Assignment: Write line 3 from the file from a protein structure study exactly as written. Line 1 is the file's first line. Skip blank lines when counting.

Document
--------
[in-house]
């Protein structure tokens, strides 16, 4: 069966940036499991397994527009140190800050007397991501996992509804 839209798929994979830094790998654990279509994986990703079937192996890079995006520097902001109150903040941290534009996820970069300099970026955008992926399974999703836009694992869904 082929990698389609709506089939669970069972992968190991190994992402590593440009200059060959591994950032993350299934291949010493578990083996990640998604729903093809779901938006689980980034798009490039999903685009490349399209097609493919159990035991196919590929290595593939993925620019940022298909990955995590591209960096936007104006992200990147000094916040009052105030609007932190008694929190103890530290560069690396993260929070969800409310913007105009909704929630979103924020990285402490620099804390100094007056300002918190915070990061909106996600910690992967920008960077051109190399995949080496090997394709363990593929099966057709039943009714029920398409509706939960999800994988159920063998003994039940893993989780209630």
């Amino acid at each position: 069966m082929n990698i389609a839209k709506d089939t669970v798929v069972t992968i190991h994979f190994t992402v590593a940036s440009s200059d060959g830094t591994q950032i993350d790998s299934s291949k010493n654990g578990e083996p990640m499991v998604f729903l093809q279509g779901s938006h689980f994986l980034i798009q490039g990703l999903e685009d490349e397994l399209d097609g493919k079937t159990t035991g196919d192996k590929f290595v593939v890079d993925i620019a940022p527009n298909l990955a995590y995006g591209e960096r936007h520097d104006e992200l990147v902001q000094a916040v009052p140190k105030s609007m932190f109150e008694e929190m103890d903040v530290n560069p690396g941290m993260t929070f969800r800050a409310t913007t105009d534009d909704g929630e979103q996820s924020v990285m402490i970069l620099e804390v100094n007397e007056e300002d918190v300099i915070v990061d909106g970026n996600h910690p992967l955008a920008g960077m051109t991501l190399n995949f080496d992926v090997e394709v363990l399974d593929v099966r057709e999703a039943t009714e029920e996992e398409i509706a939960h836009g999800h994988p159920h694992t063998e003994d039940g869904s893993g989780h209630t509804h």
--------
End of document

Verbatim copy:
């Amino acid at each position: 069966m082929n990698i389609a839209k709506d089939t669970v798929v069972t992968i190991h994979f190994t992402v590593a940036s440009s200059d060959g830094t591994q950032i993350d790998s299934s291949k010493n654990g578990e083996p990640m499991v998604f729903l093809q279509g779901s938006h689980f994986l980034i798009q490039g990703l999903e685009d490349e397994l399209d097609g493919k079937t159990t035991g196919d192996k590929f290595v593939v890079d993925i620019a940022p527009n298909l990955a995590y995006g591209e960096r936007h520097d104006e992200l990147v902001q000094a916040v009052p140190k105030s609007m932190f109150e008694e929190m103890d903040v530290n560069p690396g941290m993260t929070f969800r800050a409310t913007t105009d534009d909704g929630e979103q996820s924020v990285m402490i970069l620099e804390v100094n007397e007056e300002d918190v300099i915070v990061d909106g970026n996600h910690p992967l955008a920008g960077m051109t991501l190399n995949f080496d992926v090997e394709v363990l399974d593929v099966r057709e999703a039943t009714e029920e996992e398409i509706a939960h836009g999800h994988p159920h694992t063998e003994d039940g869904s893993g989780h209630t509804h």